The Chengdu J-20 Mighty Dragon impresses at the 2018 Zhuhai Airshow. Credit: File photo.

For military analysts, the nagging question remains — can a J-20 shoot down an F-35 or an F-22? Would it be a fair, even fight, or would it lean toward US technology and training?

Many would say the latter, but some remain in doubt.

The Chengdu J-20 Mighty Dragon, China’s flagship fifth-generation stealth fighter, left a lasting impression at the 2018 Zuhai Airshow, a carefully choreographed showcase for the People’s Liberation Army Air Force.

And while it impressed with a series of rolls and climbs that revealed its maneuverability, it was its weapons system that mostly carried the day, reports Mark Episkopos of The National Interest.

During the performance, the J-20 opened its missile bay doors to reveal four shiny new PL-15 missiles accompanied by two PL-10 missiles on either side.

Outfitted with an active electronically scanned radar and featuring a reported maximum range of 300 km, the PL-15’s impressive specifications place it in the ranks of the top air-to-air missiles along with the European Meteor missile and Russian K-37M, National Interest reported.

The PL-15’s effective range is certain to be lower than 300 km, but is nonetheless much higher than its American AIM-120 AMRAAM counterpart’s estimated 180 km or less.

American general Herbert Carlisle voiced serious concerns in 2015 when the development of the PL-15 entered the public knowledge: “Look at our adversaries and what they’re developing, things like the PL-15 and the range of that weapon.”

The American F-22 and F-35 fighters are now equipped with the latest AIM 120-D missiles, but a massive range deficit remains nonetheless — for now. The challenge of the PL-15 comes on the heels of questions about the uncertain future of the aging AMRAAM system, National Interest reported.

The J-20’s two side-mounted PL-10 missiles, while less conspicuous, are a key factor in the J-20’s operational versatility. A short-range infrared air-to-air missile, the PL-10 can be fired at off boresight angles of 90 degrees using the J-20’s Helmet Mounted Display (HMD). In other words, they can be fired in the direction that the pilot points their head.

Off boresight targeting is by no means a new technology. In fact, the PL-10 is China’s response to the AIM-9X Block II Sidewinder short range missiles that the US sold to Taiwan, National Interest reported.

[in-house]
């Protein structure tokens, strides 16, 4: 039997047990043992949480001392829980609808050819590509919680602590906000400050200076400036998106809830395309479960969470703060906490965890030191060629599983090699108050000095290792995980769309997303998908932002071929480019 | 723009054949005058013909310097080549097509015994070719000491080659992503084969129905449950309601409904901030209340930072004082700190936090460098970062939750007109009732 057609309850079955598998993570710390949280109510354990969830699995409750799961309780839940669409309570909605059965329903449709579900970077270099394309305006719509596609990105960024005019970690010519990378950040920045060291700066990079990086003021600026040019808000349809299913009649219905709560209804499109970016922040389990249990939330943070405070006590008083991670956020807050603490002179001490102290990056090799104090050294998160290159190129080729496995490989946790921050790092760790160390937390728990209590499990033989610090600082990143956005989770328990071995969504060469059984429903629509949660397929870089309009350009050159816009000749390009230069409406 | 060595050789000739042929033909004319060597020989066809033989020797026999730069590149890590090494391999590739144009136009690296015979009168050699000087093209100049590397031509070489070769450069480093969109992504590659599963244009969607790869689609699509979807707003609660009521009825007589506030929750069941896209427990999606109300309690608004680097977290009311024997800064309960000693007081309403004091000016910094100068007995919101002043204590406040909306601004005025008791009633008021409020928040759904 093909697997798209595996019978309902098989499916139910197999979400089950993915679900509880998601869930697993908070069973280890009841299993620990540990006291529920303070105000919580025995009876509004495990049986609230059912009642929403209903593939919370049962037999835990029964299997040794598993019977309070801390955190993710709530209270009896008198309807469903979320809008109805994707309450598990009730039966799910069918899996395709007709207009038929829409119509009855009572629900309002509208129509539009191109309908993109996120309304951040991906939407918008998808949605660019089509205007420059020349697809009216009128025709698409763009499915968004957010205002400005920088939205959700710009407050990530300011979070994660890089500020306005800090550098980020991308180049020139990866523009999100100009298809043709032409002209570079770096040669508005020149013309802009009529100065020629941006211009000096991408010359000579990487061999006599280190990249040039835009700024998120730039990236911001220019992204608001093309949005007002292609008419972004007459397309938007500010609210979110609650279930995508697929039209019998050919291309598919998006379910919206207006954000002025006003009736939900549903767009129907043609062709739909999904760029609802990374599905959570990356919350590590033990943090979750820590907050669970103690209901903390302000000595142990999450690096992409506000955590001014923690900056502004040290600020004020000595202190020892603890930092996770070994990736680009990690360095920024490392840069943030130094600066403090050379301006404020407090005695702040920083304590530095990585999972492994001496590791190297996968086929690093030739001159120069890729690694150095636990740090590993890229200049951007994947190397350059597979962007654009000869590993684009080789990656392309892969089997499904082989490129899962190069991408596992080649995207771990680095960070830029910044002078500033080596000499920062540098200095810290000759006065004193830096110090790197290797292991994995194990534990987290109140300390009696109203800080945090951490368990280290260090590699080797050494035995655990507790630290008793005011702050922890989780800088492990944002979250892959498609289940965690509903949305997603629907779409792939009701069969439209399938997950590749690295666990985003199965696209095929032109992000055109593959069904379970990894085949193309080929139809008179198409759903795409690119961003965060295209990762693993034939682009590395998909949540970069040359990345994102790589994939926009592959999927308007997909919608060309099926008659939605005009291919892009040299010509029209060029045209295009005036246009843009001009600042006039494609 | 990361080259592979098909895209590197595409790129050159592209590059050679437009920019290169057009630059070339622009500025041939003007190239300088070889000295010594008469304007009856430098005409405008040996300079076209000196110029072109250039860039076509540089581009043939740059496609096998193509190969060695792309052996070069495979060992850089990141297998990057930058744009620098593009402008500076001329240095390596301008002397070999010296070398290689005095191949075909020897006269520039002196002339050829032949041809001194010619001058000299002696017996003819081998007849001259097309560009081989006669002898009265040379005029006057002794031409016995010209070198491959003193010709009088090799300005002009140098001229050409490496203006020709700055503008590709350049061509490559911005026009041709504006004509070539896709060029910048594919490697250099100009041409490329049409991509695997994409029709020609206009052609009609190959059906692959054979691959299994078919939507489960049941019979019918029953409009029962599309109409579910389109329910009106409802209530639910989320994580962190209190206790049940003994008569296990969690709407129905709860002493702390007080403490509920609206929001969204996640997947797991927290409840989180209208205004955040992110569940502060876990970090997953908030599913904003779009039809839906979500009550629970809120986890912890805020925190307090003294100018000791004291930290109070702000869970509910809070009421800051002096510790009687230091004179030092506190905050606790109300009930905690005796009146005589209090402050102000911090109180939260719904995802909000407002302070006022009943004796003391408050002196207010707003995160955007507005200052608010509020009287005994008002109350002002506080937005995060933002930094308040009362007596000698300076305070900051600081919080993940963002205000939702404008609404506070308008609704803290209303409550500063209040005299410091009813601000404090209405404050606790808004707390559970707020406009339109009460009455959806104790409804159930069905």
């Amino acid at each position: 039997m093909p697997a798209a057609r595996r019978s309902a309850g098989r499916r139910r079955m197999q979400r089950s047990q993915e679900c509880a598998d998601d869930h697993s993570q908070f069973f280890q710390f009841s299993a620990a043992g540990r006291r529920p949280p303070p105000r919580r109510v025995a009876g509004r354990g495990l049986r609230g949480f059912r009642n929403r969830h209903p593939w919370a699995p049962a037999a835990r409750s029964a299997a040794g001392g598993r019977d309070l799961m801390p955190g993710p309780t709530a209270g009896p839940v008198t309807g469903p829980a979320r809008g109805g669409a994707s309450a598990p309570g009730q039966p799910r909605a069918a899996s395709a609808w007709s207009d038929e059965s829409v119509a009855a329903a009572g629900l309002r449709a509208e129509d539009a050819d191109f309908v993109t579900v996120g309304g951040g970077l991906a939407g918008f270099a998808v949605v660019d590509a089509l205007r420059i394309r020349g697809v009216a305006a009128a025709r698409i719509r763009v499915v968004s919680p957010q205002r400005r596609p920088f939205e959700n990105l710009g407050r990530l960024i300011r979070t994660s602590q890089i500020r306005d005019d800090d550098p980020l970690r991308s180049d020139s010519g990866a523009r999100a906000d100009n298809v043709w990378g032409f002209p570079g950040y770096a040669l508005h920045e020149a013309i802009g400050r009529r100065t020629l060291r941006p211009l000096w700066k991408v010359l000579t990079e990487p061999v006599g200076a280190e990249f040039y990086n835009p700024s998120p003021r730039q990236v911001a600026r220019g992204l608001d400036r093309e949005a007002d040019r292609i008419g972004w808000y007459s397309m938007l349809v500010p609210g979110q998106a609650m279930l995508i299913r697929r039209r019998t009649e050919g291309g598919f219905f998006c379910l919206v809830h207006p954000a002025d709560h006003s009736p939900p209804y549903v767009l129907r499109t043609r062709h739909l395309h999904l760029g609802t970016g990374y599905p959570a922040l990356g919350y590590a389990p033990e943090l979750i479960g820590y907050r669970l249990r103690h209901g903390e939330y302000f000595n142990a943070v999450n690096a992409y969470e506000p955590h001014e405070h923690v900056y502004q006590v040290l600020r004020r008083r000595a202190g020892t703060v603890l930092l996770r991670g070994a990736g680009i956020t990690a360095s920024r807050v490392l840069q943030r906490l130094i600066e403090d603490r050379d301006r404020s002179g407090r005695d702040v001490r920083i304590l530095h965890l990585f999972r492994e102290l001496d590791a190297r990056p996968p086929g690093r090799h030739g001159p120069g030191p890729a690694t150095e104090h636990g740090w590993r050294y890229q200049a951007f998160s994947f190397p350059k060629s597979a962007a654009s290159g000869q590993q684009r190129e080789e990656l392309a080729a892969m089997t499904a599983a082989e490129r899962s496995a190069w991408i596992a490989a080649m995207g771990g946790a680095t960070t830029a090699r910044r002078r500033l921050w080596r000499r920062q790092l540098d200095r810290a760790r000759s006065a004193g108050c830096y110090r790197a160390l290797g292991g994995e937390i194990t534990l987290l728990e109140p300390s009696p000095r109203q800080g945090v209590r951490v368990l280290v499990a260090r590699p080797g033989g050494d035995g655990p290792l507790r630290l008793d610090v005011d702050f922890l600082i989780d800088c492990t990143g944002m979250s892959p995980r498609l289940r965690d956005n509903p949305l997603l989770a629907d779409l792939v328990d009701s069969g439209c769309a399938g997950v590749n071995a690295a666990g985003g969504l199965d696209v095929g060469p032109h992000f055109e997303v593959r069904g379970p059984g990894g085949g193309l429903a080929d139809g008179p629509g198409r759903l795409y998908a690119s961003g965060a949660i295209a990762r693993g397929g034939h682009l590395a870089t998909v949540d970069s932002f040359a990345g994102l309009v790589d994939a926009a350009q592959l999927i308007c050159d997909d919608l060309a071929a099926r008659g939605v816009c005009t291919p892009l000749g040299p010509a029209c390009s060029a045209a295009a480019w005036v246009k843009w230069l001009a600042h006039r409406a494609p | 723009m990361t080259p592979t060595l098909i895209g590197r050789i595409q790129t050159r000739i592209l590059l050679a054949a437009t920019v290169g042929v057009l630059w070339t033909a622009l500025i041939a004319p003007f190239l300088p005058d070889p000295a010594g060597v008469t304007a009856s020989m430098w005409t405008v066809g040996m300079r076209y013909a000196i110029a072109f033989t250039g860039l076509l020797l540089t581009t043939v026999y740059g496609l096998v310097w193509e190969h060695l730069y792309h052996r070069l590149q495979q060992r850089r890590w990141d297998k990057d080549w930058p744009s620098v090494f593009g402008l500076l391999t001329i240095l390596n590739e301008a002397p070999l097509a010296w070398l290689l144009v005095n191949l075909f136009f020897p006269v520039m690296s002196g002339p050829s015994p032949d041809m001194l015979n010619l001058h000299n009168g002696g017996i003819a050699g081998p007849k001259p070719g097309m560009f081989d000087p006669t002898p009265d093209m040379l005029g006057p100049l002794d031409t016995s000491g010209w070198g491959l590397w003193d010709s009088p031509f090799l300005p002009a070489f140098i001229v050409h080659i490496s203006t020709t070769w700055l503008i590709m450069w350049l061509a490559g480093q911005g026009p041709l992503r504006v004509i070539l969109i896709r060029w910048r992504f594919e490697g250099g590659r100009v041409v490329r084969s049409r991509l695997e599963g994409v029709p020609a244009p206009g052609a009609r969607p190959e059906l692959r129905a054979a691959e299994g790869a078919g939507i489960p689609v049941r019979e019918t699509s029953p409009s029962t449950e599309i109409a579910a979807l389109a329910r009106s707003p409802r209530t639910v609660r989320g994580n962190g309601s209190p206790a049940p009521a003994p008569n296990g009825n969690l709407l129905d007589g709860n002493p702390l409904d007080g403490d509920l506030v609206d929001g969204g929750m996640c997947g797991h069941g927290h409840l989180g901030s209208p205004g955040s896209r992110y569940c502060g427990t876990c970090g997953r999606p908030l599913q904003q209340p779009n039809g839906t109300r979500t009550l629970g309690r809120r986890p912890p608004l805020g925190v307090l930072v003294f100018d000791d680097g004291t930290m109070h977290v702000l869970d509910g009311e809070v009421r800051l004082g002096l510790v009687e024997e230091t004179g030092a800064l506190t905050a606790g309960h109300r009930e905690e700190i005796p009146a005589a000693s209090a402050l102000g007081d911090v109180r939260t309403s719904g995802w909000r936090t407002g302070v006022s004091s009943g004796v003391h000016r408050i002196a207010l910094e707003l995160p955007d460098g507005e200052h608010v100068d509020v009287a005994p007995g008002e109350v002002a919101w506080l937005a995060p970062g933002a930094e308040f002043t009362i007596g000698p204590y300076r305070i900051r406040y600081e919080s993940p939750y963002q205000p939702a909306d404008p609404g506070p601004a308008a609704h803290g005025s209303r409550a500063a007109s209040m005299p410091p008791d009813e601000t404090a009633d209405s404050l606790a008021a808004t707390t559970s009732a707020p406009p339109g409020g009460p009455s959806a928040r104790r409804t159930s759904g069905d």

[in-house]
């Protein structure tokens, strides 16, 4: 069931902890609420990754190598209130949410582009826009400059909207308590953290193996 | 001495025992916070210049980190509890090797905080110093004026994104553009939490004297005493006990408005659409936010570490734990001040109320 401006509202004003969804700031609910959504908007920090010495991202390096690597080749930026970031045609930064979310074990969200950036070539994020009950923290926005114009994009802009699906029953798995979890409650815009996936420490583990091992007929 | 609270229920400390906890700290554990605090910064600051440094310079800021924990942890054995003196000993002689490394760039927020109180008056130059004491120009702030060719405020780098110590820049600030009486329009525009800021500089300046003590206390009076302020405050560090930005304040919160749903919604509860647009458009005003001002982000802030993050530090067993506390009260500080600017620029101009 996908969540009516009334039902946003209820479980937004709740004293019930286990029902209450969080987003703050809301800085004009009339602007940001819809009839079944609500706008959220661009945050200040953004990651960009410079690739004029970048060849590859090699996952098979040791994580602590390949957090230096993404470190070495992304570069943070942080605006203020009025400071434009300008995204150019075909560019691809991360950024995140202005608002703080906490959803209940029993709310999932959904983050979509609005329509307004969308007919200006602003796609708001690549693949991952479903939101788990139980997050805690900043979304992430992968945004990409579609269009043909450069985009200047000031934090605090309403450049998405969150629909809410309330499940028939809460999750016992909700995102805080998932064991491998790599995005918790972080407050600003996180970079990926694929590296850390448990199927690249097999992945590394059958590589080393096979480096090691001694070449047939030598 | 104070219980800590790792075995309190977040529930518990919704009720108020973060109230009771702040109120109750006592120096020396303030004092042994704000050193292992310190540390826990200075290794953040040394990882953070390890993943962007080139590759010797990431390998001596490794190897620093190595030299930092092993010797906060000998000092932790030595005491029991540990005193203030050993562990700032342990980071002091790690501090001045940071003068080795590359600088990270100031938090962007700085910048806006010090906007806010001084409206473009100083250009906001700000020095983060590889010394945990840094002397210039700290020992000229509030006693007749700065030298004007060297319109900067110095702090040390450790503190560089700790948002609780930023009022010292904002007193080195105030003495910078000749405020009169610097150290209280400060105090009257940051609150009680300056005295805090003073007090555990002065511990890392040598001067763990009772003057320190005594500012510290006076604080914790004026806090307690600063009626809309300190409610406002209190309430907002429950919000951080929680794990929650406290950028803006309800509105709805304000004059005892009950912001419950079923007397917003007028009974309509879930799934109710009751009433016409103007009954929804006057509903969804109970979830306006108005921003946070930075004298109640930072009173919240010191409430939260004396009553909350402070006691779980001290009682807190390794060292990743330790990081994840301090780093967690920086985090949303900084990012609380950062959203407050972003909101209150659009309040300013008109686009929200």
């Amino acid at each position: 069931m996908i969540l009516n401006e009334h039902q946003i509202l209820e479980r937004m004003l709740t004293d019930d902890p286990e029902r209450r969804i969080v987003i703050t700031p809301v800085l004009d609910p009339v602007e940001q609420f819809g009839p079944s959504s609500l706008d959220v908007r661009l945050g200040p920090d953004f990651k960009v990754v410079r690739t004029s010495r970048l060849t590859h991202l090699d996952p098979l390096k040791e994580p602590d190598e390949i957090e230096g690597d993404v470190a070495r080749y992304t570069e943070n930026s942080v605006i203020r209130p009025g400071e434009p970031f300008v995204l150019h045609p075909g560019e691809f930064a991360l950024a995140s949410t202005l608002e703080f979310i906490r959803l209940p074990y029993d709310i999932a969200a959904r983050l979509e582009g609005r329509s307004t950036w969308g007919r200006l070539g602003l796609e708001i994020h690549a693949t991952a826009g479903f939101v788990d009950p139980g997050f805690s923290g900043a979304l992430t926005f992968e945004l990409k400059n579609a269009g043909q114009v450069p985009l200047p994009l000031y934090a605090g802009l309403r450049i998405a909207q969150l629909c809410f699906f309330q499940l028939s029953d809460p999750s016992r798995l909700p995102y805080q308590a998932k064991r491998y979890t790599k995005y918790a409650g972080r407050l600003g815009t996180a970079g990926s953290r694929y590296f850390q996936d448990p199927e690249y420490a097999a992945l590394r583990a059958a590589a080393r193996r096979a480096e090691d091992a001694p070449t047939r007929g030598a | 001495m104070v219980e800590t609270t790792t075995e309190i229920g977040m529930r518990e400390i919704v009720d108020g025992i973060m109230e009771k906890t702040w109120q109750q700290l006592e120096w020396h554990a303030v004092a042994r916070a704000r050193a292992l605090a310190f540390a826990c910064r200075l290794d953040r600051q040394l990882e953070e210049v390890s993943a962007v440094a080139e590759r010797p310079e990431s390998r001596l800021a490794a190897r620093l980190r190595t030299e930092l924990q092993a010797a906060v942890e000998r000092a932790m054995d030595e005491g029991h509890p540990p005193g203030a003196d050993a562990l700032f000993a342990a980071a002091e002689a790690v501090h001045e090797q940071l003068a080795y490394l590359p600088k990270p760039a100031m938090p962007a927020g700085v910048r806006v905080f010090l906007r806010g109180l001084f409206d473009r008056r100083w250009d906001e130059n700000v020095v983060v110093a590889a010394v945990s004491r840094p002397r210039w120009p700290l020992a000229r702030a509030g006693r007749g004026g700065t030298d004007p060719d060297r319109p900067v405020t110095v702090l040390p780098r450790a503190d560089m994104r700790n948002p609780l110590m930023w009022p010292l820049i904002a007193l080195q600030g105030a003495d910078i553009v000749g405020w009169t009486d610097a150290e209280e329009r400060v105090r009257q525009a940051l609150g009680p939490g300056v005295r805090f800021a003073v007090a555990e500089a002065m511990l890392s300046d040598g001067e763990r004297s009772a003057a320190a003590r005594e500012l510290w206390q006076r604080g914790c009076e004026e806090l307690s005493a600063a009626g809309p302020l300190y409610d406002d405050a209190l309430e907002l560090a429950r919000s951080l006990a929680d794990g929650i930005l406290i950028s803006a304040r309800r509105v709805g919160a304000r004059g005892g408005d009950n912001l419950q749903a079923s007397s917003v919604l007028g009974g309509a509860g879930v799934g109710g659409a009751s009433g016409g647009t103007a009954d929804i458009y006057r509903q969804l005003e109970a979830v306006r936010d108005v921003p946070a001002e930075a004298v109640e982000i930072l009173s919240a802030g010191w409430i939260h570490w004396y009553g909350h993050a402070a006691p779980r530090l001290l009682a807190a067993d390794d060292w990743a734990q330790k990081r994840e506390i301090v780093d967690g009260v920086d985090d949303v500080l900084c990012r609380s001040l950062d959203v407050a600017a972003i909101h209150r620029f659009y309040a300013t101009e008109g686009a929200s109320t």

There is still no reliable information on the PL-10’s range, but it is expected to at least match AIM-9X’s reported maximum of 20-22 km.

Performance differences aside, a bigger long-term concern is that the PL-10 and PL-15 are reportedly built with the latest anti-jamming technology at a time when the AIM- 9X and AIM-120D are perceived as increasingly vulnerable to modern digital radio frequency memory (DRFM) jamming techniques.

According to the South China Morning Post, China is thought to have built about 50 J-20s as of 2019 — churning out about one a month — but problems with the jets’ engines delayed production plans.

Chinese engineers have been developing high-thrust turbofan WS-15 engines for the J-20, but that work has reportedly fallen behind schedule.

Meanwhile, according to Air Force Magazine, the USAF is developing a new air-to-air missile, dubbed the AIM-260, to counter the PL-15.

Brig. Gen. Anthony Genatempo said the service is working with Lockheed Martin, the Army, and the Navy to field the heavily classified Joint Advanced Tactical Missile in 2022.

“It has a range greater than AMRAAM, different capabilities onboard to go after that specific [next generation air-dominance] threat set, but certainly longer legs,” he said. “As I bring up JATM production, AMRAAM production is kind of going to start tailing off.”

The weapon is initially planned to fly in the F-22’s main weapons bay and on the Navy’s F/A-18, with the F-35 to follow. Flight tests will begin in 2021 and initial operational capability is slated for 2022, Genatempo said, adding the missile may feature advanced capabilities, like dual-mode seeker technology (radar and IR seekers).

Apparently, the new AIM-260s are so secretive, they required a US$6.5 million high-security storage vault at Hill AFB, The Drive reported.

Clearly, the Pentagon has finally come to terms with the fact that the AMRAAM is no longer the “longest stick” in the air-to-air fight and that its next missile needs to be guarded against espionage attempts, regardless of the cost.

“It is meant to be the next air-to-air air dominance weapon for our air-to-air fighters,” Genatempo said.

Until that day comes, the PL-15 presents a disturbing weapons gap to the Pentagon.

Quoting General Carlisle in an interview with FlightGlobal: “The PL-15 and the range of that missile — we’ve got to be able to out-stick that missile.”